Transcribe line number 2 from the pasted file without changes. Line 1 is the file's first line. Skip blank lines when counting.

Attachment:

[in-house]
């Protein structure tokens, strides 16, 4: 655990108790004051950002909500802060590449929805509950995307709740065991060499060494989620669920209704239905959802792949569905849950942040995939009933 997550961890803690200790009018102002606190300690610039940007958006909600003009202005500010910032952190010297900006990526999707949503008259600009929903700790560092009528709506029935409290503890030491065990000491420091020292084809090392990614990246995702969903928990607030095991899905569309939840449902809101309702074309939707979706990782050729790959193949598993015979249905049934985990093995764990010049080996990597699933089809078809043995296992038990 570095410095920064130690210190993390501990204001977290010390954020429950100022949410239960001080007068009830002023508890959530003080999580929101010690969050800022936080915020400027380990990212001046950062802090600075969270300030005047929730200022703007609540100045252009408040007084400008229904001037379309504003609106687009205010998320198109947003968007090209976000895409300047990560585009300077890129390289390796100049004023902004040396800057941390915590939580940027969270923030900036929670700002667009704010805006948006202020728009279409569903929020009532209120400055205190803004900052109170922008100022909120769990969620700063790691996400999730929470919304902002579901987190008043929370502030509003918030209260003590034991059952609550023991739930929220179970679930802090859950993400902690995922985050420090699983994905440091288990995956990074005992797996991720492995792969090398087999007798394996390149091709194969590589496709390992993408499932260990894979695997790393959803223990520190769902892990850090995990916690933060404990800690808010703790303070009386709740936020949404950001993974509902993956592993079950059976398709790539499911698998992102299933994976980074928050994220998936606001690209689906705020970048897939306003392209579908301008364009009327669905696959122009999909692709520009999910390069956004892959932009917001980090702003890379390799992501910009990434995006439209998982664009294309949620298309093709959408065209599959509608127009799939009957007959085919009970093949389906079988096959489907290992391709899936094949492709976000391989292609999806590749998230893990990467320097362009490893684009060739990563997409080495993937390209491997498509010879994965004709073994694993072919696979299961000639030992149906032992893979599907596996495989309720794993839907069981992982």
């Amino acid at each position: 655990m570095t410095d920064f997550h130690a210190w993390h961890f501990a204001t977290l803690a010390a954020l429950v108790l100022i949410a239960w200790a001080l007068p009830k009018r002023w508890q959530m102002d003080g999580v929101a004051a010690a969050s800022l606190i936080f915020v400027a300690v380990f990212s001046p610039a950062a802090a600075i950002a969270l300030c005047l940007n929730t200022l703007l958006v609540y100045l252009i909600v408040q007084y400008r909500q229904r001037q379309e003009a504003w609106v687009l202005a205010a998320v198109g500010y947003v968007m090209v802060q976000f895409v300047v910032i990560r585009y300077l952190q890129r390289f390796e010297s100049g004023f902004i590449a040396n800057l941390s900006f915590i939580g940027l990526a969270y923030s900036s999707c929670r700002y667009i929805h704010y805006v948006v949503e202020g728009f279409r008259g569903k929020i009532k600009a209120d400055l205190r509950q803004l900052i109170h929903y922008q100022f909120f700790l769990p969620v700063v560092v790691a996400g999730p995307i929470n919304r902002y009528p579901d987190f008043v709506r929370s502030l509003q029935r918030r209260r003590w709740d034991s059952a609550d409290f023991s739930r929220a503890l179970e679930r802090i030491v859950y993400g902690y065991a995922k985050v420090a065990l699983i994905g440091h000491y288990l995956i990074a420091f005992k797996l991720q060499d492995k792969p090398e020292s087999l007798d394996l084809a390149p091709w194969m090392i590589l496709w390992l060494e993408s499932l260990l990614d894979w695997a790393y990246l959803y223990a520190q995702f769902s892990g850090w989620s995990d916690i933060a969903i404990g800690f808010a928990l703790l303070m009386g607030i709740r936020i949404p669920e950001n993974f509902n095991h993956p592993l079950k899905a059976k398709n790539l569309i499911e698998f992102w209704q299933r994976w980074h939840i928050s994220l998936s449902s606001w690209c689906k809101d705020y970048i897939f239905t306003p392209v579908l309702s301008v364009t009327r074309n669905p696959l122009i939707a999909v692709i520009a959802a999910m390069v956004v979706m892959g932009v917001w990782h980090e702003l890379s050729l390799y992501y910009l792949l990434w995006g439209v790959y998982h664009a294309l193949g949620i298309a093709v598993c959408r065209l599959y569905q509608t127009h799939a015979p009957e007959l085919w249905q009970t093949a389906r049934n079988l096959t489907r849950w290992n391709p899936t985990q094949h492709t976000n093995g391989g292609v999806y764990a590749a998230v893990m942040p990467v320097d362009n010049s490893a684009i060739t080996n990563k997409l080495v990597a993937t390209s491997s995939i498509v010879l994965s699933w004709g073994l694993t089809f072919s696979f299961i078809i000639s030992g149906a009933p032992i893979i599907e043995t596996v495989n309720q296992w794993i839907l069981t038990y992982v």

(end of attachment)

């Protein structure tokens, strides 16, 4: 655990108790004051950002909500802060590449929805509950995307709740065991060499060494989620669920209704239905959802792949569905849950942040995939009933 997550961890803690200790009018102002606190300690610039940007958006909600003009202005500010910032952190010297900006990526999707949503008259600009929903700790560092009528709506029935409290503890030491065990000491420091020292084809090392990614990246995702969903928990607030095991899905569309939840449902809101309702074309939707979706990782050729790959193949598993015979249905049934985990093995764990010049080996990597699933089809078809043995296992038990 570095410095920064130690210190993390501990204001977290010390954020429950100022949410239960001080007068009830002023508890959530003080999580929101010690969050800022936080915020400027380990990212001046950062802090600075969270300030005047929730200022703007609540100045252009408040007084400008229904001037379309504003609106687009205010998320198109947003968007090209976000895409300047990560585009300077890129390289390796100049004023902004040396800057941390915590939580940027969270923030900036929670700002667009704010805006948006202020728009279409569903929020009532209120400055205190803004900052109170922008100022909120769990969620700063790691996400999730929470919304902002579901987190008043929370502030509003918030209260003590034991059952609550023991739930929220179970679930802090859950993400902690995922985050420090699983994905440091288990995956990074005992797996991720492995792969090398087999007798394996390149091709194969590589496709390992993408499932260990894979695997790393959803223990520190769902892990850090995990916690933060404990800690808010703790303070009386709740936020949404950001993974509902993956592993079950059976398709790539499911698998992102299933994976980074928050994220998936606001690209689906705020970048897939306003392209579908301008364009009327669905696959122009999909692709520009999910390069956004892959932009917001980090702003890379390799992501910009990434995006439209998982664009294309949620298309093709959408065209599959509608127009799939009957007959085919009970093949389906079988096959489907290992391709899936094949492709976000391989292609999806590749998230893990990467320097362009490893684009060739990563997409080495993937390209491997498509010879994965004709073994694993072919696979299961000639030992149906032992893979599907596996495989309720794993839907069981992982």